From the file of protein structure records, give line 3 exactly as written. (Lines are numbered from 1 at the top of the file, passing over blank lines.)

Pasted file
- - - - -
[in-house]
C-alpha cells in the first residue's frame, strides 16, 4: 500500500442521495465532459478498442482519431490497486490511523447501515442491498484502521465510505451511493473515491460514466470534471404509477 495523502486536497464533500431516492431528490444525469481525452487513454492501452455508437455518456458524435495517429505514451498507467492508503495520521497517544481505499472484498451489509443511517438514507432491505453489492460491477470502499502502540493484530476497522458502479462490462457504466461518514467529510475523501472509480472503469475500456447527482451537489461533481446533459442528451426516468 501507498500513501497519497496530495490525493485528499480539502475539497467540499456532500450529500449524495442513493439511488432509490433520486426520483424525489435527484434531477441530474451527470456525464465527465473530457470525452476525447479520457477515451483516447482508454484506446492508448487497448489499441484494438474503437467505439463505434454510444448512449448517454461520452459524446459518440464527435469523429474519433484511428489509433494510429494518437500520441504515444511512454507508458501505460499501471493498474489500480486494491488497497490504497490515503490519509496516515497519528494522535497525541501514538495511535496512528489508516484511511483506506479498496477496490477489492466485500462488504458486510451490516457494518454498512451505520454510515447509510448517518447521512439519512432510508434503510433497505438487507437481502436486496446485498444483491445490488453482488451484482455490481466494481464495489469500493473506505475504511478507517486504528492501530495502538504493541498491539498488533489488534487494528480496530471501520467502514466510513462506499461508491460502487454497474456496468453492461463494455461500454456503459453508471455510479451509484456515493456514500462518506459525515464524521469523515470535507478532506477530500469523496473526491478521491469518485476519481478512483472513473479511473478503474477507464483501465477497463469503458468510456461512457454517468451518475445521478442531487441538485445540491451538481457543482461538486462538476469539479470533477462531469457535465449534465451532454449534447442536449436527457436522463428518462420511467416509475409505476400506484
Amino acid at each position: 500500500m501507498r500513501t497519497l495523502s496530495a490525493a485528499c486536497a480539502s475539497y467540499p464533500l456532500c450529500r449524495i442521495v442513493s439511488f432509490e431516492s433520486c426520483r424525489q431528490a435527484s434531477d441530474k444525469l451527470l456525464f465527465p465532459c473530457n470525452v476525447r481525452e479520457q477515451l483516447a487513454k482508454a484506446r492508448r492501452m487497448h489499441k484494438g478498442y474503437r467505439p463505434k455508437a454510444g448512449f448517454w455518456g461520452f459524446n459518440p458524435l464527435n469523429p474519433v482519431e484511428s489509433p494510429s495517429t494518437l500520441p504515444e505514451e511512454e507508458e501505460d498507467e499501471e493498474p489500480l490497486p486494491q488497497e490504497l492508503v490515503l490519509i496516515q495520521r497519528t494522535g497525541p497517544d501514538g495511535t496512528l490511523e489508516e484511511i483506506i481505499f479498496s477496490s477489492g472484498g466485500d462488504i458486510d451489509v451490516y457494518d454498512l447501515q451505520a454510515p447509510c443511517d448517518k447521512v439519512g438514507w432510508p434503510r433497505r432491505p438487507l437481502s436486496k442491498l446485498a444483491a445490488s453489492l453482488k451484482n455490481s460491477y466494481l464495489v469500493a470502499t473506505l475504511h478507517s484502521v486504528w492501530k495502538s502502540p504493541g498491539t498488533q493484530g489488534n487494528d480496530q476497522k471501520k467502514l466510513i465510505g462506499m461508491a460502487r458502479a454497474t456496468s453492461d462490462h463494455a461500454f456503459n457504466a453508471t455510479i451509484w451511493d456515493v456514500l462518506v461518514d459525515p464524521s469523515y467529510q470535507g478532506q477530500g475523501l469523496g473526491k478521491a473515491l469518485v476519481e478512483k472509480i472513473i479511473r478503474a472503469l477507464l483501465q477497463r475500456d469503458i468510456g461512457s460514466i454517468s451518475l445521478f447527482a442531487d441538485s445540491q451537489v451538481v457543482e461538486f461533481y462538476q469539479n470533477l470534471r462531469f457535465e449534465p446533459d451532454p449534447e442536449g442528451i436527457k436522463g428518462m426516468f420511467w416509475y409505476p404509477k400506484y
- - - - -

Amino acid at each position: 500500500m501507498r500513501t497519497l495523502s496530495a490525493a485528499c486536497a480539502s475539497y467540499p464533500l456532500c450529500r449524495i442521495v442513493s439511488f432509490e431516492s433520486c426520483r424525489q431528490a435527484s434531477d441530474k444525469l451527470l456525464f465527465p465532459c473530457n470525452v476525447r481525452e479520457q477515451l483516447a487513454k482508454a484506446r492508448r492501452m487497448h489499441k484494438g478498442y474503437r467505439p463505434k455508437a454510444g448512449f448517454w455518456g461520452f459524446n459518440p458524435l464527435n469523429p474519433v482519431e484511428s489509433p494510429s495517429t494518437l500520441p504515444e505514451e511512454e507508458e501505460d498507467e499501471e493498474p489500480l490497486p486494491q488497497e490504497l492508503v490515503l490519509i496516515q495520521r497519528t494522535g497525541p497517544d501514538g495511535t496512528l490511523e489508516e484511511i483506506i481505499f479498496s477496490s477489492g472484498g466485500d462488504i458486510d451489509v451490516y457494518d454498512l447501515q451505520a454510515p447509510c443511517d448517518k447521512v439519512g438514507w432510508p434503510r433497505r432491505p438487507l437481502s436486496k442491498l446485498a444483491a445490488s453489492l453482488k451484482n455490481s460491477y466494481l464495489v469500493a470502499t473506505l475504511h478507517s484502521v486504528w492501530k495502538s502502540p504493541g498491539t498488533q493484530g489488534n487494528d480496530q476497522k471501520k467502514l466510513i465510505g462506499m461508491a460502487r458502479a454497474t456496468s453492461d462490462h463494455a461500454f456503459n457504466a453508471t455510479i451509484w451511493d456515493v456514500l462518506v461518514d459525515p464524521s469523515y467529510q470535507g478532506q477530500g475523501l469523496g473526491k478521491a473515491l469518485v476519481e478512483k472509480i472513473i479511473r478503474a472503469l477507464l483501465q477497463r475500456d469503458i468510456g461512457s460514466i454517468s451518475l445521478f447527482a442531487d441538485s445540491q451537489v451538481v457543482e461538486f461533481y462538476q469539479n470533477l470534471r462531469f457535465e449534465p446533459d451532454p449534447e442536449g442528451i436527457k436522463g428518462m426516468f420511467w416509475y409505476p404509477k400506484y